Meet the LA Urban Rangers

Sara Daleiden, Senior Ranger

Ranger Sara was raised in the agricultural outpost of Waukesha, Wisconsin, where her daily walks to school cultivated a deep interest in the pedestrian experience. After brief posts as an artist and organizer in the industrial port of Milwaukee and the civic spaces of Washington, D.C., she migrated to Los Angeles, where she creates public programs and related guides and tools that mobilize people to experience the complex connections between culture and landscape in their urban habitats. Her project Domestic Hollywood offers walking routes and games that highlight the extensive residential redevelopment in that mythic landscape, and her current Being Pedestrian collaboration with Ranger Sara Wookey and the city's Community Redevelopment Agency is a Downtown cultural tourism campaign that again emphasizes our most unusual form of locomotion in L.A.  She also works as a cultural production consultant for clients including  the MAK Center for Art and Architecture, Suzanne Lacy, Freewaves, Marc Pally, and Cliff Garten Studio. She received her Master of Public Art Studies degree at USC, serves on the board of the L.A. Forum for Architecture and Urban Design, and has taught at USC, Otis College of Art and Design, and Woodbury University.

Therese Kelly, Senior Ranger

Ranger Therese began her love affair with maps while stationed in New York, where she produced, edited, and designed numerous field guides of architectural fauna throughout the world for Princeton Architectural Press, as well as several compendia of historical maps of urban environs. Still navigating the intersections of landscape, urban design, architecture, and art, she charted course to Los Angeles in 1999 to work in the creation and care of architecture and the urban landscape. Through her work with architectural firms Moore Ruble Yudell and Rios Clementi Hale Studios, she has planned and designed several major urban spaces in the Los Angeles basin, including the award-winning Grand Park, the Baldwin Hills, and Hollywood and Vine's MTA Plaza. She holds degrees in architecture from Princeton University and UCLA, and currently works off-duty as a freelance designer, editor, and artist, and is a frequent guest lecturer at Otis College of Art and Design. She loves winter in LA, when she can see snow-covered Mt. Baldy from her home in Santa Monica.

Jenny Price, Senior Ranger

Ranger Jenny grew up as a girl birder in St. Louis, Missouri near the Gateway Arch in the Mississippi River Valley, and has been stationed in the L.A. basin since 1998.  In addition to her Urban Ranger duties, she works as a nonfiction writer, whose publications include Flight Maps: Adventures with Nature in Modern America, “Thirteen Ways of Seeing Nature in LA,”  and the Green Me Up, JJ advice column on LA Observed, as well as articles in the New York Times, Los Angeles Times, GOOD, Believer, Audubon, and Sunset. She leads frequent tours of the concrete L.A. River, which is one of her favorite places to hang out in nature in L.A. A Research Scholar at the UCLA Center for the Study of Women, she received her A.B. (biology) from Princeton University, where she became a world's expert on the white-winged trumpeters of the Amazon rain forest, and her Ph.D. in history from Yale University, where she emerged as a world's expert on the plastic pink flamingos of the North American suburban grasslands. She lives on Venice Beach.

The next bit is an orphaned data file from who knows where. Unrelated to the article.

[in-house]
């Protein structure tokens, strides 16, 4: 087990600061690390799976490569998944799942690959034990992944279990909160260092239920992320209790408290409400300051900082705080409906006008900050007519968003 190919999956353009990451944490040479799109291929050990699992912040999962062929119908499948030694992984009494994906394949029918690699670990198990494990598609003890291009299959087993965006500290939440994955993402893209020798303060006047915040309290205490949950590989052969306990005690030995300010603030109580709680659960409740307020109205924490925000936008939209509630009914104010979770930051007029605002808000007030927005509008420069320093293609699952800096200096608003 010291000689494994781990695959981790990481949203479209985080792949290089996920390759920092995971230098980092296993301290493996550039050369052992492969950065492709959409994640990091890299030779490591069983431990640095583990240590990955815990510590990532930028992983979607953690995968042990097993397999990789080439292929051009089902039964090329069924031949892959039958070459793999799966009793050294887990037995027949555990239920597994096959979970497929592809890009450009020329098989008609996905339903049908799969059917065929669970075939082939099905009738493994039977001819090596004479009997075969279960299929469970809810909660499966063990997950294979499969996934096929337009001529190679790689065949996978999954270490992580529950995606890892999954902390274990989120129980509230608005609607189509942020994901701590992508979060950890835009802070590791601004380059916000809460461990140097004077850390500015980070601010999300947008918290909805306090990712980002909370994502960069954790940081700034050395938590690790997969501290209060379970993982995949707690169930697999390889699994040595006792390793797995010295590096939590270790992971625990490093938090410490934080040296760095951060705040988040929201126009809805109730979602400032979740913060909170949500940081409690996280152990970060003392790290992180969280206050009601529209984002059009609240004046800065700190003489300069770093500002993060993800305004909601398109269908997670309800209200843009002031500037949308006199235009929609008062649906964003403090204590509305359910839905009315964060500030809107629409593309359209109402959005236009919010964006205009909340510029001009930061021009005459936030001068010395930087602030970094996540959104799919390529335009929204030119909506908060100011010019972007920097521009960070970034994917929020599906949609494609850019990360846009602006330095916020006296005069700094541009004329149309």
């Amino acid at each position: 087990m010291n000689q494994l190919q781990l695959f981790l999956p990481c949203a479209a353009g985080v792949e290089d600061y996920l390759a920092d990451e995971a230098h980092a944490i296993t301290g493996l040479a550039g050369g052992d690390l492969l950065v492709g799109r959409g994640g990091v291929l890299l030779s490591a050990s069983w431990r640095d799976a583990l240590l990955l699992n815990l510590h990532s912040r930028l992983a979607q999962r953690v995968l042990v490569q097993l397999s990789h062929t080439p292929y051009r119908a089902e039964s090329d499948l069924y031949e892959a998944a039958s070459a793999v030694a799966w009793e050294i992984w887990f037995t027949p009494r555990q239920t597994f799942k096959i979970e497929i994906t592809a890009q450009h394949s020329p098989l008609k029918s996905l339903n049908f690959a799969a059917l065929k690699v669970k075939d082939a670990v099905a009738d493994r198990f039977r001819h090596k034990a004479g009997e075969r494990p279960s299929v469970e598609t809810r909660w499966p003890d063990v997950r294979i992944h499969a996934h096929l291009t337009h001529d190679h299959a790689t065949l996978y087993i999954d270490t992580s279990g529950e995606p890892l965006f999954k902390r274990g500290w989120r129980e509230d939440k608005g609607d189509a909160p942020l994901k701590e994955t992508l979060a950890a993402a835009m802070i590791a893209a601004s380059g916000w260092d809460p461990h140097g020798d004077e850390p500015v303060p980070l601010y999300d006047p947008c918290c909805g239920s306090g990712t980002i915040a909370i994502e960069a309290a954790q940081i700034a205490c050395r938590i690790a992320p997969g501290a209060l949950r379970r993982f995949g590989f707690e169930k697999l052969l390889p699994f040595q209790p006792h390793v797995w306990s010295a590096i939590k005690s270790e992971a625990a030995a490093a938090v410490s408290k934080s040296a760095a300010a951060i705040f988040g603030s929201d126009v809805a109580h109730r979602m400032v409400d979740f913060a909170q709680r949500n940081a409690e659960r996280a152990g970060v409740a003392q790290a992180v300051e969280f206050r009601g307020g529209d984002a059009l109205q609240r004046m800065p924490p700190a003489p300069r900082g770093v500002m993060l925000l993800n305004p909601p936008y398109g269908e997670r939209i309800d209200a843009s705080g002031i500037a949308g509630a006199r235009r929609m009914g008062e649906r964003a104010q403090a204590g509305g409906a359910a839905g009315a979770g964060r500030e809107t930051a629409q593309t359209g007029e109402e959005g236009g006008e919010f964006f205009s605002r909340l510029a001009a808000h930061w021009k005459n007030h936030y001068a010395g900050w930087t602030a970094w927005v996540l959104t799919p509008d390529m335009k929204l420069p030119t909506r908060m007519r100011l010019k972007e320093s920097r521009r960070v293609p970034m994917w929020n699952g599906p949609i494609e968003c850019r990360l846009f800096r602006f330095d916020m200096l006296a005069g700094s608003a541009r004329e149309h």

Emily Scott, Senior Ranger

Ranger Emily received her first tent at age seven and never looked back. As a young adult, she spent nearly a decade roving the wilds of Utah and Alaska as a National Park Service Ranger, as curious about human ideas of nature as about the terrain she encountered. Eventually, she pitched camp in L.A. to pursue related questions in an academic habitat. In 2010, she completed a PhD in art history at UCLA with a dissertation, “Wasteland: American Landscapes in/and 1960s Art,” which examines the spaces and spatial politics engaged by early land-based artists. A firm believer in interdisciplinary cross-pollination, she is more often sighted in academic departments other than her own: she has taught contemporary art and theory to environmental scientists; organized events about intersections between art and geography; and published and lectured in a range of fields. She recently relocated to her new post in Zürich, Switzerland, where she is collaborating with artist Ursula Biemann and others on a multi-year, visual-research project about global resources as well as co-editing a book on contemporary land-based art. Her work has been supported by major awards/grants from the College Art Association, Graham Foundation, American Council of Learned Societies, Luce Foundation, Smithsonian American Art Museum, and Switzer Foundation.

Rangers

Alex Amerri

Nick Bauch

Amanda Evans

Ron Milam

Ranger Specialists

Peter Alagona

John Arroyo

Lisa Anne Auerbach

Katie Bachler

Allison Danielle Behrstock

Walter Fears

Bill Fox

Cathy Gudis

Maryam Hosseinzadeh

Donna Houston

Chas Jackson

Chris Kahle

Melissa Kaplan

Kevin Michael Key

David Kipen

Ari Kletzky

Joe Linton

Alan Loomis

Michael Parker

Riccarlo Porter

Faith Purvey

Megan Sallabedra

Ronnie Walker

Sara Wookey

Other Specialists

Joe Bruns

Mark Escribano

Roman Jaster

Rachel Lindt

Harvey Opgenorth

Linda Pollack

KCET

Los Angeles Poverty Department

Did you know?

Griffith Park is the largest urban wilderness park in the United States.